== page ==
Country-specific drivers of the value relevance of goodwill impairment losses
George Georgiou and
Alessandro S. Ala
Journal of International Accounting, Auditing and Taxation, 2021, vol. 43, issue C
This study is the first to analyze the value relevance of goodwill impairment losses (GIL) in an international context; therefore, it builds a link between institutional, cultural, and religious factors and cross-country variations in the relevance of GIL. Using a sample of 18,143 firm-year observations drawn from 21 countries during the period 2005–2018, we find that firms, on average, reported GIL that are value relevant to their investors. However, consistent with the litigation perspective, the value relevance of GIL is found to be substantially higher for firms domiciled in countries with high-level institutional quality (IQ) than for firms in countries where IQ is relatively low. Our findings remain robust after controlling for macroeconomic effects or excluding observations from the biggest countries, which constitute a substantial proportion of the data set we analyzed. Additional tests show that institutional effects, although absorbing religion, did not supersede or restrain cultural effects, suggesting that social norms also influence the relevance of impairment information. Our evidence introduces a new explanation for heterogeneity in value relevance of goodwill impairments, and adds to research on the effects of legal and social norms on value relevance.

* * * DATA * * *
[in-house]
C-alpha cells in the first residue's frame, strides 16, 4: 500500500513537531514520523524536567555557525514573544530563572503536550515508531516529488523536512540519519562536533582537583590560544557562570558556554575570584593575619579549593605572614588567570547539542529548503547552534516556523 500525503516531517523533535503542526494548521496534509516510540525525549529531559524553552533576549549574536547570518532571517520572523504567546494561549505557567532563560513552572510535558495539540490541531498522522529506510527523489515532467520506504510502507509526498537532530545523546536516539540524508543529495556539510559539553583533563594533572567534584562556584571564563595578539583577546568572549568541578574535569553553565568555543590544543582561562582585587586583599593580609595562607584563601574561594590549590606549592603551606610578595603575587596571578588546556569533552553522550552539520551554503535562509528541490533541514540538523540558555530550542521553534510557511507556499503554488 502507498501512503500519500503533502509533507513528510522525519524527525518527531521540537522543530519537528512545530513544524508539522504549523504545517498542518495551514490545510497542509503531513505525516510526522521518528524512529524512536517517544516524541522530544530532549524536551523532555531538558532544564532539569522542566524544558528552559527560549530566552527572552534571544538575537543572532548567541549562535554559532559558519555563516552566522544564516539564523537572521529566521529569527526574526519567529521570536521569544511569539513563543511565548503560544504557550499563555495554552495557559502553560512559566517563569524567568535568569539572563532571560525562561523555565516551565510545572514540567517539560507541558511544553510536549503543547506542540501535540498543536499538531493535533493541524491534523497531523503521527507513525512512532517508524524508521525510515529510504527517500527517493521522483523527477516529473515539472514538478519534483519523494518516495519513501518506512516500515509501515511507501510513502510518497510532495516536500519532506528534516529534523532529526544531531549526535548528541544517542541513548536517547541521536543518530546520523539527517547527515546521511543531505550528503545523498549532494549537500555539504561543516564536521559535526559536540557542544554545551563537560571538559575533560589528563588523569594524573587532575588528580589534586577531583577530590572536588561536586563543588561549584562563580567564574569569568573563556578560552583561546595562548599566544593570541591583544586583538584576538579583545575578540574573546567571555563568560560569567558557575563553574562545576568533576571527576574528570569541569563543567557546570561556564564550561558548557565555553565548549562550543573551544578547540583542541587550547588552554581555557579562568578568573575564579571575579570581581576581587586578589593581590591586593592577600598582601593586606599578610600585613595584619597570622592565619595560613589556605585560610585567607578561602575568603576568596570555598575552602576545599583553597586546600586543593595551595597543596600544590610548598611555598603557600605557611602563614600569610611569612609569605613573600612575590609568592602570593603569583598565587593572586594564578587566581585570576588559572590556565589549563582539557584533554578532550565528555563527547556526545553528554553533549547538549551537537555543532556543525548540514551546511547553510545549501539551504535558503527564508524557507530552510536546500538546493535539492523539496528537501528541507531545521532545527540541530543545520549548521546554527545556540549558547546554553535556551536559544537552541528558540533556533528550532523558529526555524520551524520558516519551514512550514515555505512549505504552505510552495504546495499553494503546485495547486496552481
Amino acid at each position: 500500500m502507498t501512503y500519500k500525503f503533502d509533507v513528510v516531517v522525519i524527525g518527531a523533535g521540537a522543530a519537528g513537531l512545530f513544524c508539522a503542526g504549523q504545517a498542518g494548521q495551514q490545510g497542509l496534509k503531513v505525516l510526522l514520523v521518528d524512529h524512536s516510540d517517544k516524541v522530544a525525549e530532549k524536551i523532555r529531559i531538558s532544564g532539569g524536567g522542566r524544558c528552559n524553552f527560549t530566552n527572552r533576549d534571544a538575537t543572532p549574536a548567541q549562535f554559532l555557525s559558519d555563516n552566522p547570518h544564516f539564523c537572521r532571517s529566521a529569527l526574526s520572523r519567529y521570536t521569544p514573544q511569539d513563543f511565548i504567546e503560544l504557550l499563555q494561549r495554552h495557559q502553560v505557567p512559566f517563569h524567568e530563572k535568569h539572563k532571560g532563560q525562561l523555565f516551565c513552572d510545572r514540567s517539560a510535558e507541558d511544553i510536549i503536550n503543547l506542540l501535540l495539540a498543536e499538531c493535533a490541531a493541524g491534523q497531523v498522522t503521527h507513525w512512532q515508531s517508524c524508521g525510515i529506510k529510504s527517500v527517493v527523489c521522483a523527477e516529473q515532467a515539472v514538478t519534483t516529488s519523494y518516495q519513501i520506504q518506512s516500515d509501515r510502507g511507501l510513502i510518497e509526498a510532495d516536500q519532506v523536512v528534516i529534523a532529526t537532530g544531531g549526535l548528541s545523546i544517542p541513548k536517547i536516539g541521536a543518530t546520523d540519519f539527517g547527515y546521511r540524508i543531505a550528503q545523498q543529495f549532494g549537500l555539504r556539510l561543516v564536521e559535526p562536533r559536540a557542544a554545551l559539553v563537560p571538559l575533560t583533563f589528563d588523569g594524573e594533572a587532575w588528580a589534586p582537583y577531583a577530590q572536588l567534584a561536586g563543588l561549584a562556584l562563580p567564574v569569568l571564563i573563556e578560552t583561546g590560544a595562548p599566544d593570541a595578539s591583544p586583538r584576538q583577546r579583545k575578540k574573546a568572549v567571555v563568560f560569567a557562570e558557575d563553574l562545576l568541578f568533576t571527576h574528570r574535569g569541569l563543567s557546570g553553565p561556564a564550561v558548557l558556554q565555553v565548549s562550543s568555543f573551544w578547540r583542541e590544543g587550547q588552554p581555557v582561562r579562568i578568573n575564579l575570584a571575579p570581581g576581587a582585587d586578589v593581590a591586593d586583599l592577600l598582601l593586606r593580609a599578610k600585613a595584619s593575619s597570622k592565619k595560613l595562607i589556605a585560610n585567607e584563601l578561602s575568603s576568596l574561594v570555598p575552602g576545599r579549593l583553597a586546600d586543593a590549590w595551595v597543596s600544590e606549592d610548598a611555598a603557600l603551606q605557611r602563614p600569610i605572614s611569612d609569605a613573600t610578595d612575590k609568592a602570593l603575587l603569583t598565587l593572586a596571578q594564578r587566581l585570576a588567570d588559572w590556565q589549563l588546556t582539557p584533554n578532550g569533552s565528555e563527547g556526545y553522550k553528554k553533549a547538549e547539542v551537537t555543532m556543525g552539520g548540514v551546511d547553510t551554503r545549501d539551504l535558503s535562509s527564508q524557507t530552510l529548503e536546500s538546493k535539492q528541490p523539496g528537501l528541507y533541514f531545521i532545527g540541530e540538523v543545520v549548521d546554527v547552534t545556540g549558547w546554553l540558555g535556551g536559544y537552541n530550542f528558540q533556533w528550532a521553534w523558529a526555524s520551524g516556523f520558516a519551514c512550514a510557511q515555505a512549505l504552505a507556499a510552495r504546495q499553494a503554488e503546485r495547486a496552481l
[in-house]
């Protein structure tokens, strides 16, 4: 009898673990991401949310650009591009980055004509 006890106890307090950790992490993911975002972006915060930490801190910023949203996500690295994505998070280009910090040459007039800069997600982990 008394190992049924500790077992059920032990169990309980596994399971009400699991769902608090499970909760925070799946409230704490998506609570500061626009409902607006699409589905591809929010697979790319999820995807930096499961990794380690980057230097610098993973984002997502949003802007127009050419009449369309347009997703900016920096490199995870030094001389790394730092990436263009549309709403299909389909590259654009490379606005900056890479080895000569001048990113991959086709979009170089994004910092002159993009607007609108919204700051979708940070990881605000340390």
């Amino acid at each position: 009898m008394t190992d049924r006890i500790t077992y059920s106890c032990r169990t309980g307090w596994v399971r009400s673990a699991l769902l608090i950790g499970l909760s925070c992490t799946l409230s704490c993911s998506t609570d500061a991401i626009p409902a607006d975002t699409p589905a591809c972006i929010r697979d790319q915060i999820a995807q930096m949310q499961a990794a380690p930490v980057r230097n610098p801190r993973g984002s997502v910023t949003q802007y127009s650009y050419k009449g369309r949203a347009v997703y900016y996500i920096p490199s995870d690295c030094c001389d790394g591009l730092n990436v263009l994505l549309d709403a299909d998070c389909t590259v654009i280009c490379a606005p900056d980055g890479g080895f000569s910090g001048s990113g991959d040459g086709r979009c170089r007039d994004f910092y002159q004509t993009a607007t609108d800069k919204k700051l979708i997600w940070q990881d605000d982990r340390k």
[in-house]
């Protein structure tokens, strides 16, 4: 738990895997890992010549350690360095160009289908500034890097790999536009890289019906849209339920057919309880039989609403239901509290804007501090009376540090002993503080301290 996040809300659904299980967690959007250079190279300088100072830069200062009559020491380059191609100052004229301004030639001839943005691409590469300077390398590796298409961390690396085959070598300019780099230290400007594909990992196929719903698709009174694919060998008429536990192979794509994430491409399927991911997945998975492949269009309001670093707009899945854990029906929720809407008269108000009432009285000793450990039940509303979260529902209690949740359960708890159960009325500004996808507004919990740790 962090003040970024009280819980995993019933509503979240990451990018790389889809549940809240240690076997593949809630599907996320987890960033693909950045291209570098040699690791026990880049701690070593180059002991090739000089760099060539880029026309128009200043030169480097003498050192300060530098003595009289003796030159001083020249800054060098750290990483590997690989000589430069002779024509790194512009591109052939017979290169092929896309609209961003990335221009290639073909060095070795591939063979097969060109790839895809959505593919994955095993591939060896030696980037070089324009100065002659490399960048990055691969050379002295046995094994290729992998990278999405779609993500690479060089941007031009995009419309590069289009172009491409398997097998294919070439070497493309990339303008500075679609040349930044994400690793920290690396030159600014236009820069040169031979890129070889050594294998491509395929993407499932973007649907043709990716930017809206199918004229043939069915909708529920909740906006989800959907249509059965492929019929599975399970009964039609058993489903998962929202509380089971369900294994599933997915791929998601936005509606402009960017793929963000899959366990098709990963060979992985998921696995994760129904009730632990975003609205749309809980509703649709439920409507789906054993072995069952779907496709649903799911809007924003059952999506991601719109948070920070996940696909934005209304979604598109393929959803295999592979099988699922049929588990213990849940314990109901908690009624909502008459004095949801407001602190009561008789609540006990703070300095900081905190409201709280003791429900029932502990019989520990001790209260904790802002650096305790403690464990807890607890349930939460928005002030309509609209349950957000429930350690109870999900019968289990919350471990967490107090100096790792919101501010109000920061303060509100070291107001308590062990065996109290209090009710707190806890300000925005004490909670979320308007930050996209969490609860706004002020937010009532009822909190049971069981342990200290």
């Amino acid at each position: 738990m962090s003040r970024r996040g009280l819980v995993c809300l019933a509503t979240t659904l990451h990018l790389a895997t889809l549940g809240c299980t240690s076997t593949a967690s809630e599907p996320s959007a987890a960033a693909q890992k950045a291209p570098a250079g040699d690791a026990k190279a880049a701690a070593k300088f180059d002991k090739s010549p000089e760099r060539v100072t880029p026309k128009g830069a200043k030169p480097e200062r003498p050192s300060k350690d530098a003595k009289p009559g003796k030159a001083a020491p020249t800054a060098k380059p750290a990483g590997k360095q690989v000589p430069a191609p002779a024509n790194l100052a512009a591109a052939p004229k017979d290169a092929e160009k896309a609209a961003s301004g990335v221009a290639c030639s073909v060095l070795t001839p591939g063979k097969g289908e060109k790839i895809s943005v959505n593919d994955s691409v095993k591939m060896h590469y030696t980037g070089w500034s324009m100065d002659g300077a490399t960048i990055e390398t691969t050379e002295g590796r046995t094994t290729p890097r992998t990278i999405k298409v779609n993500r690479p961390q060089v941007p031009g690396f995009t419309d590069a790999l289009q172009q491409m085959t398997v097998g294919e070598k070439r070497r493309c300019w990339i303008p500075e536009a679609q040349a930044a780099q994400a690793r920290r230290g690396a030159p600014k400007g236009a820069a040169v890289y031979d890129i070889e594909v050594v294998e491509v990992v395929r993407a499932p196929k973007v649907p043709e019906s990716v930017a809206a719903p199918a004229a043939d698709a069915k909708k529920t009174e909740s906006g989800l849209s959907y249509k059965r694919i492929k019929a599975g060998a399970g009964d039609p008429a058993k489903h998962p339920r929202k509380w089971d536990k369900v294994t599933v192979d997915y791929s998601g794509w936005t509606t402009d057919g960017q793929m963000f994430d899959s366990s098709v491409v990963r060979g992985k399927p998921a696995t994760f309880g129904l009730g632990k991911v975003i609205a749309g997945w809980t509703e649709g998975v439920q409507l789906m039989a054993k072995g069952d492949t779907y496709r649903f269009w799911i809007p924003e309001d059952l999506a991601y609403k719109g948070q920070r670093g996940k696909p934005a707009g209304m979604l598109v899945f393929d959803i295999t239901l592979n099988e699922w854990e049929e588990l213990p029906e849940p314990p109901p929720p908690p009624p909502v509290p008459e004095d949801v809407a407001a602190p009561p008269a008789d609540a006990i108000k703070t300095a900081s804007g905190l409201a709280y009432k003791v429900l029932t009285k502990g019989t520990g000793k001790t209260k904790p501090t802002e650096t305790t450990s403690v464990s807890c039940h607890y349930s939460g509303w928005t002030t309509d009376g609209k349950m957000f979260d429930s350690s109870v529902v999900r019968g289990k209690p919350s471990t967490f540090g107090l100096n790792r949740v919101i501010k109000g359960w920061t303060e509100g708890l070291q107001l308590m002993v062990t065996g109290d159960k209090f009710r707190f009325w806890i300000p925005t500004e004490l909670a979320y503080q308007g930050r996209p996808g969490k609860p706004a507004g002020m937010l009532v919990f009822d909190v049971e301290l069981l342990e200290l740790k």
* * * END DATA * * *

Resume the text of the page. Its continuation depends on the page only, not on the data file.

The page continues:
Keywords: Goodwill impairments; Value relevance; Institutions; Culture; Religion (search for similar items in EconPapers)
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Persistent link: https://EconPapers.repec.org/RePEc:eee:jiaata:v:43:y:2021:i:c:s1061951821000094
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